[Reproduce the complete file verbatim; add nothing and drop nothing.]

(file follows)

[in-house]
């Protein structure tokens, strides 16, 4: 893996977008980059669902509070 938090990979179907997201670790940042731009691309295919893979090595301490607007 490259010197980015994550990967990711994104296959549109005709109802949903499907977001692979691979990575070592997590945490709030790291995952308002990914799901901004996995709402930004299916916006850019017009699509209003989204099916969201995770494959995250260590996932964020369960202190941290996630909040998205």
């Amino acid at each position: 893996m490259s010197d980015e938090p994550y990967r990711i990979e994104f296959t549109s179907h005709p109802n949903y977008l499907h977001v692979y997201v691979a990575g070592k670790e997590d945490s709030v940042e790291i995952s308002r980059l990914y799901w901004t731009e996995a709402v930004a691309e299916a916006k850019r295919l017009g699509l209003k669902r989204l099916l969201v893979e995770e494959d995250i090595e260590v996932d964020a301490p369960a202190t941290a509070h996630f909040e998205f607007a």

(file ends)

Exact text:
[in-house]
């Protein structure tokens, strides 16, 4: 893996977008980059669902509070 938090990979179907997201670790940042731009691309295919893979090595301490607007 490259010197980015994550990967990711994104296959549109005709109802949903499907977001692979691979990575070592997590945490709030790291995952308002990914799901901004996995709402930004299916916006850019017009699509209003989204099916969201995770494959995250260590996932964020369960202190941290996630909040998205």
């Amino acid at each position: 893996m490259s010197d980015e938090p994550y990967r990711i990979e994104f296959t549109s179907h005709p109802n949903y977008l499907h977001v692979y997201v691979a990575g070592k670790e997590d945490s709030v940042e790291i995952s308002r980059l990914y799901w901004t731009e996995a709402v930004a691309e299916a916006k850019r295919l017009g699509l209003k669902r989204l099916l969201v893979e995770e494959d995250i090595e260590v996932d964020a301490p369960a202190t941290a509070h996630f909040e998205f607007a």